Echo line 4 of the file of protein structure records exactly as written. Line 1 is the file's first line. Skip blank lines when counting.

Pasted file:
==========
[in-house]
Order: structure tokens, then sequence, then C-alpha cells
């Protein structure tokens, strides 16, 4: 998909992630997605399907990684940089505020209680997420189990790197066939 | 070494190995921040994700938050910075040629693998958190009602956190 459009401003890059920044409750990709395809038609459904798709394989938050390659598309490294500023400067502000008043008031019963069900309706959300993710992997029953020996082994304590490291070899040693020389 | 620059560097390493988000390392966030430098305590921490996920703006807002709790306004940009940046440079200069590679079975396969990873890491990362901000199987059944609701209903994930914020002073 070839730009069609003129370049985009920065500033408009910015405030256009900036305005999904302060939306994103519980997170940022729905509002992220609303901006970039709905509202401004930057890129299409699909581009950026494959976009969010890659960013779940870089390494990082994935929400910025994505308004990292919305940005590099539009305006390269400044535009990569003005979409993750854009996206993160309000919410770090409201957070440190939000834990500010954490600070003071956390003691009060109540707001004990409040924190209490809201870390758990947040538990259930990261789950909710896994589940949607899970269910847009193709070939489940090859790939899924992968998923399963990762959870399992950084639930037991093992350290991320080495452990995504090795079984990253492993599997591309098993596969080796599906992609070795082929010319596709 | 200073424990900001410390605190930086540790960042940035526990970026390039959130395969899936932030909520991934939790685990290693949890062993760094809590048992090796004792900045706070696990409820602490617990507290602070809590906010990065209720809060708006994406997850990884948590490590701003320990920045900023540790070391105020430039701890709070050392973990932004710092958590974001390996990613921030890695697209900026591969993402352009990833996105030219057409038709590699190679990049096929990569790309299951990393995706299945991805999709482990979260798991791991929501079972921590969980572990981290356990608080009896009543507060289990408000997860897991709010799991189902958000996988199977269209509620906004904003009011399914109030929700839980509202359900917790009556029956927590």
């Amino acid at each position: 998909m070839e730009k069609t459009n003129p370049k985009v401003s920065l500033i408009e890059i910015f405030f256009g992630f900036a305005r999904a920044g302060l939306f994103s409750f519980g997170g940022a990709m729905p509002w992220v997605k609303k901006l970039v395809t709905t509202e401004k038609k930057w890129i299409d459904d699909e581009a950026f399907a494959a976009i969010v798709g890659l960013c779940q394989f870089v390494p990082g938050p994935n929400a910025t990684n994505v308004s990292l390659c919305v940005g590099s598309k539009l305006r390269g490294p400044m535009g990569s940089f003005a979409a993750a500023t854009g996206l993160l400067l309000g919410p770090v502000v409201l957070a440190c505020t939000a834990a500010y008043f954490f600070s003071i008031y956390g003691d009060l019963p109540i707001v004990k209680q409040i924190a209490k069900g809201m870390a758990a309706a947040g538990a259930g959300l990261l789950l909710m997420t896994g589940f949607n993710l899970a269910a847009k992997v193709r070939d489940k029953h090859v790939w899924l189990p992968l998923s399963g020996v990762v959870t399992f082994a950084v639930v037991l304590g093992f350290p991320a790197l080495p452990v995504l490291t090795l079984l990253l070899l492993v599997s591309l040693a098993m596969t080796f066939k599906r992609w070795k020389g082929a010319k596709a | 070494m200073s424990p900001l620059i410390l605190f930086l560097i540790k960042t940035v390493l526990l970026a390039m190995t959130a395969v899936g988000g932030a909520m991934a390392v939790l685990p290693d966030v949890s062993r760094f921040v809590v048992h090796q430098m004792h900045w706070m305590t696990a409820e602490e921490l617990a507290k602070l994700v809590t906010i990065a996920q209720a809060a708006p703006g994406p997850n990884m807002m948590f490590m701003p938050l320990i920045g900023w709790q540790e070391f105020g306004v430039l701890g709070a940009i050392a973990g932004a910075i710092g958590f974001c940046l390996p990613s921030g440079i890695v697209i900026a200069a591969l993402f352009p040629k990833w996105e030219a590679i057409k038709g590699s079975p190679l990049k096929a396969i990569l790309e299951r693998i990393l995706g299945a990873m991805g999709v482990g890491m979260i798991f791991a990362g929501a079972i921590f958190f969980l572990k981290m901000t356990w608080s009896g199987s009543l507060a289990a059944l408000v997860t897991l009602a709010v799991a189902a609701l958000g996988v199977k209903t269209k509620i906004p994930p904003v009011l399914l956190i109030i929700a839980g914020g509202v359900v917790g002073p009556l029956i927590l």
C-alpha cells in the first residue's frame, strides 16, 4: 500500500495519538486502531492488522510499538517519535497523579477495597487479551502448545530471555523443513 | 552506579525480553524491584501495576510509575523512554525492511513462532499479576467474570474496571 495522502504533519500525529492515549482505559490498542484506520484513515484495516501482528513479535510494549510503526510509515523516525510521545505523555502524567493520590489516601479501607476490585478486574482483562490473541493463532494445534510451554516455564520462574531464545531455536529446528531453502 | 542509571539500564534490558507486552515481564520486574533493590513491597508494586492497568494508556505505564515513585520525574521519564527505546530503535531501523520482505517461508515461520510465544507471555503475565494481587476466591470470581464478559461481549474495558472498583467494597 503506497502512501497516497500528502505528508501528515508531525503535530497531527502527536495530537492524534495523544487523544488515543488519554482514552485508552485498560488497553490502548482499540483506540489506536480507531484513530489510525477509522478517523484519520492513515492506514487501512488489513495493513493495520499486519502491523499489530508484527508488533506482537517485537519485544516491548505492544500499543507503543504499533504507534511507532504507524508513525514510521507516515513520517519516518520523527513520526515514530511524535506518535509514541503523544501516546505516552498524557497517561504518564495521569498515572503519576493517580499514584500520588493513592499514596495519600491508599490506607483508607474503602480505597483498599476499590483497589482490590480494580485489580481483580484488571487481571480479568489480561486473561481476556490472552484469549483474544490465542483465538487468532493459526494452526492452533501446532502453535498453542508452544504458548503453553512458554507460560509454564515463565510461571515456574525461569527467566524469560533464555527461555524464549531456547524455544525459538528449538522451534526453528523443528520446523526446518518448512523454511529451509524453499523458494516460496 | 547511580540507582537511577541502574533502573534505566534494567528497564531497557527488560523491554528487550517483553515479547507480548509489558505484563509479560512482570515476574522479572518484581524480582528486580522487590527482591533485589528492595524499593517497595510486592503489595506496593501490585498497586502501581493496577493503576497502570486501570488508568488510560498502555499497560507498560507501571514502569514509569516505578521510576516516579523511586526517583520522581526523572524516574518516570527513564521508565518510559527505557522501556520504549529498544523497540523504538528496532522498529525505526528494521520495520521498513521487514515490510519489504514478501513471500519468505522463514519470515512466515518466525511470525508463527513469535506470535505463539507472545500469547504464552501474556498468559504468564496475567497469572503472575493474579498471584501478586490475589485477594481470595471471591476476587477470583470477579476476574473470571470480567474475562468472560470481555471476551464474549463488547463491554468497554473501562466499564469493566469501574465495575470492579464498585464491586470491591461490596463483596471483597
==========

């Amino acid at each position: 998909m070839e730009k069609t459009n003129p370049k985009v401003s920065l500033i408009e890059i910015f405030f256009g992630f900036a305005r999904a920044g302060l939306f994103s409750f519980g997170g940022a990709m729905p509002w992220v997605k609303k901006l970039v395809t709905t509202e401004k038609k930057w890129i299409d459904d699909e581009a950026f399907a494959a976009i969010v798709g890659l960013c779940q394989f870089v390494p990082g938050p994935n929400a910025t990684n994505v308004s990292l390659c919305v940005g590099s598309k539009l305006r390269g490294p400044m535009g990569s940089f003005a979409a993750a500023t854009g996206l993160l400067l309000g919410p770090v502000v409201l957070a440190c505020t939000a834990a500010y008043f954490f600070s003071i008031y956390g003691d009060l019963p109540i707001v004990k209680q409040i924190a209490k069900g809201m870390a758990a309706a947040g538990a259930g959300l990261l789950l909710m997420t896994g589940f949607n993710l899970a269910a847009k992997v193709r070939d489940k029953h090859v790939w899924l189990p992968l998923s399963g020996v990762v959870t399992f082994a950084v639930v037991l304590g093992f350290p991320a790197l080495p452990v995504l490291t090795l079984l990253l070899l492993v599997s591309l040693a098993m596969t080796f066939k599906r992609w070795k020389g082929a010319k596709a | 070494m200073s424990p900001l620059i410390l605190f930086l560097i540790k960042t940035v390493l526990l970026a390039m190995t959130a395969v899936g988000g932030a909520m991934a390392v939790l685990p290693d966030v949890s062993r760094f921040v809590v048992h090796q430098m004792h900045w706070m305590t696990a409820e602490e921490l617990a507290k602070l994700v809590t906010i990065a996920q209720a809060a708006p703006g994406p997850n990884m807002m948590f490590m701003p938050l320990i920045g900023w709790q540790e070391f105020g306004v430039l701890g709070a940009i050392a973990g932004a910075i710092g958590f974001c940046l390996p990613s921030g440079i890695v697209i900026a200069a591969l993402f352009p040629k990833w996105e030219a590679i057409k038709g590699s079975p190679l990049k096929a396969i990569l790309e299951r693998i990393l995706g299945a990873m991805g999709v482990g890491m979260i798991f791991a990362g929501a079972i921590f958190f969980l572990k981290m901000t356990w608080s009896g199987s009543l507060a289990a059944l408000v997860t897991l009602a709010v799991a189902a609701l958000g996988v199977k209903t269209k509620i906004p994930p904003v009011l399914l956190i109030i929700a839980g914020g509202v359900v917790g002073p009556l029956i927590l």